The School of Science is recently announced that six of its faculty members have been appointed to named professorships. All appointments are effective July 1.
The newly appointed professors:
Jeremy England, an assistant professor in the Department of Physics, has been named a Thomas D. and Virginia W. Cabot Career Development Professor. England applies theoretical physics to biological phenomena in order to uncover the patterns in space and time that enable life at the molecular level. His current research focuses on understanding how a protein’s shape is determined by the sequence of amino acids, building a statistical model for the spatial and temporal organization of cytoplasm within cells, and developing analytical and computational models that demonstrate the physical conditions that make possible self-replicating forms capable of evolution. England joined the MIT faculty in 2011 after spending two years as a lecturer and research fellow at Princeton University. After earning his bachelor’s degree in biochemistry at Harvard University in 2003, he began graduate studies at the University of Oxford, and completed his doctorate in physics at Stanford University in 2009.
Anna Frebel, an assistant professor in the Department of Physics, has been appointed to the Silverman (1968) Family Career Development Professorship. Frebel employs the world’s largest optical telescopes to identify old, metal-poor stars and small dwarf galaxies surrounding the Milky Way. Frebel is best known for her discoveries and spectroscopic analyses of the most metal-poor stars and how these stars can be employed to uncover information about the early universe. She has now expanded her work to include observations of faint stars in the least luminous dwarf galaxies in order to obtain a more comprehensive view of how the Milky Way formed with its extended stellar halo. Frebel received her PhD from the Australian National University in 2006, and afterwards completed a WJ McDonald Postdoctoral Fellowship in Austin, Texas, and a Clay Postdoctoral Fellowship at the Harvard-Smithsonian Center for Astrophysics. She joined the MIT faculty in 2012.
Piyush Gupta, an assistant professor in the Department of Biology and a member of the Whitehead Institute, has been named the Howard S. and Linda B. Stern Career Development Professor. Gupta studies the mechanisms that generate and maintain cellular diversity in adult tissues and how the subversion of these mechanisms contributes to cancer. His laboratory investigates the genetic and cellular processes that govern adult and cancer stem cell self-renewal and differentiation. An improved comprehension of these processes is of fundamental interest in biology and would facilitate the development of therapies for a broad range of diseases, including cancer. Gupta earned his bachelor's degree in biological chemistry at the University of Chicago in 1999, and then completed his PhD at MIT in 2005 under the direction of Robert A. Weinberg, a professor of biology. After postdoctoral work at the Broad Institute, Gupta joined the MIT faculty in 2010.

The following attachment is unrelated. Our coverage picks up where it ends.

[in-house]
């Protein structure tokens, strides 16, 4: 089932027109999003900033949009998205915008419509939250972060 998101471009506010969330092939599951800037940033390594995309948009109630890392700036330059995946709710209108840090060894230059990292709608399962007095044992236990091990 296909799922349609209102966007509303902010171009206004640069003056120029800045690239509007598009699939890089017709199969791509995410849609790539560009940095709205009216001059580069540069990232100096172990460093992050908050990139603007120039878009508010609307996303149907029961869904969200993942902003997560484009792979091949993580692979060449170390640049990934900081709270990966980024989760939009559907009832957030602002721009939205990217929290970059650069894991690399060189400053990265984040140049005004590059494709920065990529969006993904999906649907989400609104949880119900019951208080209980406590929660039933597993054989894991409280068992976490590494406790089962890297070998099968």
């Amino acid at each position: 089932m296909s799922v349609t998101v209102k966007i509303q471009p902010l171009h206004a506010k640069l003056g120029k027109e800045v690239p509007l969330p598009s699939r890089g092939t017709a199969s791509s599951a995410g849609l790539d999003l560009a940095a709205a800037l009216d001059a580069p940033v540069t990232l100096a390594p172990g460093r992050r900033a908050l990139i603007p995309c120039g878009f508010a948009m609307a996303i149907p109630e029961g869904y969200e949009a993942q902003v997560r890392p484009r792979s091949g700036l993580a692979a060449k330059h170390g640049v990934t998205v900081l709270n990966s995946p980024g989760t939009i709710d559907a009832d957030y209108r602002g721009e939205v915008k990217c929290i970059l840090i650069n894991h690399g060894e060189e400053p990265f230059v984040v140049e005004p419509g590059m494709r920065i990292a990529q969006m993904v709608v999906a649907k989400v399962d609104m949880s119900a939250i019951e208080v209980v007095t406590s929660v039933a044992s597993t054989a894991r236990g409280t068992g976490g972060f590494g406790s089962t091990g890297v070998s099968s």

Chris Kaiser, a professor in the Department of Biology, has been appointed to the Amgen Professorship. Kaiser’s research uses genetic, biochemical, and structural biology methods to understand the basic mechanisms of protein folding and intracellular transport, which are essential to normal cell function. His efforts have led to the identification of numerous genes and mutations involved in these processes. Kaiser is particularly interested in the formation of disulfide bonds, which are important for protein folding and stability. Kaiser was awarded a bachelor's degree in biochemistry from Harvard University in 1980 and a PhD in biology from MIT in 1987. He did postdoc research as a Helen Hay Whitney Fellow with Randy Schekman at the University of California at Berkeley before joining MIT as an assistant professor of biology in 1991. He served as head of the Department of Biology from 2004 to 2012 and as MIT’s provost from 2012-2013.
Bradley Pentelute, an assistant professor in the Department of Chemistry, has been named the Pfizer Inc.-Laubach Career Development Professor. Pentelute’s research lab focuses on deciphering the properties of mirror image proteins in the natural milieu, the development fast flow platforms for the rapid production of chemically modified biomolecules, the development of robust methods to deliver biomolecular agents (peptides and antibodies mimics) to the cytosol of cells, and structure-function studies of infectious protein nanomachines such as Anthrax toxin.
Jing-Ke Weng, an assistant professor in the Department of Biology and a member of the Whitehead Institute, was named a Thomas D. and Virginia W. Cabot Career Development Professor. Weng has broad interests in understanding the origin and evolution of plant specialized metabolism at enzyme, pathway, and systems levels, as well as how plants exploit discrete small molecules to interact with their surrounding biotic and abiotic environments. He works to address one of the fundamental questions in biology, using chemodiverse plants to discover how complex traits evolve in a Darwinian fashion. Weng also actively seeks opportunities to utilize plants as unique model systems to study human diseases, including metabolic syndromes and protein-misfolding diseases. He received his PhD in biochemistry from Purdue University in 2009 (under the direction of Clint Chapple) and was awarded a Pioneer Postdoctoral Fellowship at the Howard Hughes Medical Institute and the Salk Institute for Biological Studies. He joined the MIT faculty in early 2014.